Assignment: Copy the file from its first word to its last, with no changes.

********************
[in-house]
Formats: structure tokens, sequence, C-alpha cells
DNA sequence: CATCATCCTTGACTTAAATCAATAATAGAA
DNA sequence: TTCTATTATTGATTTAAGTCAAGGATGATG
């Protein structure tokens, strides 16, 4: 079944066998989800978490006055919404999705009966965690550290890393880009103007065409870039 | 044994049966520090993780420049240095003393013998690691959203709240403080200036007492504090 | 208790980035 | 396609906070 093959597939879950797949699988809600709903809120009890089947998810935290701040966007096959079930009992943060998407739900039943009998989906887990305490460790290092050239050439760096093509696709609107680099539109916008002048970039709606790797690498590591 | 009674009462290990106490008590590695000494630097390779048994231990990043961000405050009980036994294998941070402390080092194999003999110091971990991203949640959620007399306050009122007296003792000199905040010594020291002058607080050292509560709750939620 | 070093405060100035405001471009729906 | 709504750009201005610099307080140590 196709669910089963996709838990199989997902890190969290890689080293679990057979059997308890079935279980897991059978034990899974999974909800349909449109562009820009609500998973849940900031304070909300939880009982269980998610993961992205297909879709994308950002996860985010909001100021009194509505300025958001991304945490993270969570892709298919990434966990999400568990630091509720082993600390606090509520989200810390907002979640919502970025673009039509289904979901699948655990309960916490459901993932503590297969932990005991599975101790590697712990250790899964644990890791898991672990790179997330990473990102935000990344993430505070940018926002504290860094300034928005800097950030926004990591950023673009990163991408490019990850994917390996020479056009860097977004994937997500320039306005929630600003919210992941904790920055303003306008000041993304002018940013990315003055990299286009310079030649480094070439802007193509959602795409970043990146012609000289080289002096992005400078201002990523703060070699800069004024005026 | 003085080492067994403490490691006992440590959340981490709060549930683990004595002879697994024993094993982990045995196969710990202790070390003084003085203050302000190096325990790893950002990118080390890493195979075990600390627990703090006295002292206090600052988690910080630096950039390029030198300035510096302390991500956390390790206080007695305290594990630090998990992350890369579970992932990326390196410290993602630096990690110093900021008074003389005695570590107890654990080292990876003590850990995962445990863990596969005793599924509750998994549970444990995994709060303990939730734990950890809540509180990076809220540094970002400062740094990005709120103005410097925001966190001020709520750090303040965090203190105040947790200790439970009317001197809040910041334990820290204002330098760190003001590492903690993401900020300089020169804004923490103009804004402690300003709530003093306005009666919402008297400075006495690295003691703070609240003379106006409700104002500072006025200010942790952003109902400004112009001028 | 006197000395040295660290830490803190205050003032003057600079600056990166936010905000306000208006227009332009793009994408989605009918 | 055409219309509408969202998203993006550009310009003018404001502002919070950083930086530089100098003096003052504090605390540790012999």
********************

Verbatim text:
[in-house]
Formats: structure tokens, sequence, C-alpha cells
DNA sequence: CATCATCCTTGACTTAAATCAATAATAGAA
DNA sequence: TTCTATTATTGATTTAAGTCAAGGATGATG
């Protein structure tokens, strides 16, 4: 079944066998989800978490006055919404999705009966965690550290890393880009103007065409870039 | 044994049966520090993780420049240095003393013998690691959203709240403080200036007492504090 | 208790980035 | 396609906070 093959597939879950797949699988809600709903809120009890089947998810935290701040966007096959079930009992943060998407739900039943009998989906887990305490460790290092050239050439760096093509696709609107680099539109916008002048970039709606790797690498590591 | 009674009462290990106490008590590695000494630097390779048994231990990043961000405050009980036994294998941070402390080092194999003999110091971990991203949640959620007399306050009122007296003792000199905040010594020291002058607080050292509560709750939620 | 070093405060100035405001471009729906 | 709504750009201005610099307080140590 196709669910089963996709838990199989997902890190969290890689080293679990057979059997308890079935279980897991059978034990899974999974909800349909449109562009820009609500998973849940900031304070909300939880009982269980998610993961992205297909879709994308950002996860985010909001100021009194509505300025958001991304945490993270969570892709298919990434966990999400568990630091509720082993600390606090509520989200810390907002979640919502970025673009039509289904979901699948655990309960916490459901993932503590297969932990005991599975101790590697712990250790899964644990890791898991672990790179997330990473990102935000990344993430505070940018926002504290860094300034928005800097950030926004990591950023673009990163991408490019990850994917390996020479056009860097977004994937997500320039306005929630600003919210992941904790920055303003306008000041993304002018940013990315003055990299286009310079030649480094070439802007193509959602795409970043990146012609000289080289002096992005400078201002990523703060070699800069004024005026 | 003085080492067994403490490691006992440590959340981490709060549930683990004595002879697994024993094993982990045995196969710990202790070390003084003085203050302000190096325990790893950002990118080390890493195979075990600390627990703090006295002292206090600052988690910080630096950039390029030198300035510096302390991500956390390790206080007695305290594990630090998990992350890369579970992932990326390196410290993602630096990690110093900021008074003389005695570590107890654990080292990876003590850990995962445990863990596969005793599924509750998994549970444990995994709060303990939730734990950890809540509180990076809220540094970002400062740094990005709120103005410097925001966190001020709520750090303040965090203190105040947790200790439970009317001197809040910041334990820290204002330098760190003001590492903690993401900020300089020169804004923490103009804004402690300003709530003093306005009666919402008297400075006495690295003691703070609240003379106006409700104002500072006025200010942790952003109902400004112009001028 | 006197000395040295660290830490803190205050003032003057600079600056990166936010905000306000208006227009332009793009994408989605009918 | 055409219309509408969202998203993006550009310009003018404001502002919070950083930086530089100098003096003052504090605390540790012999």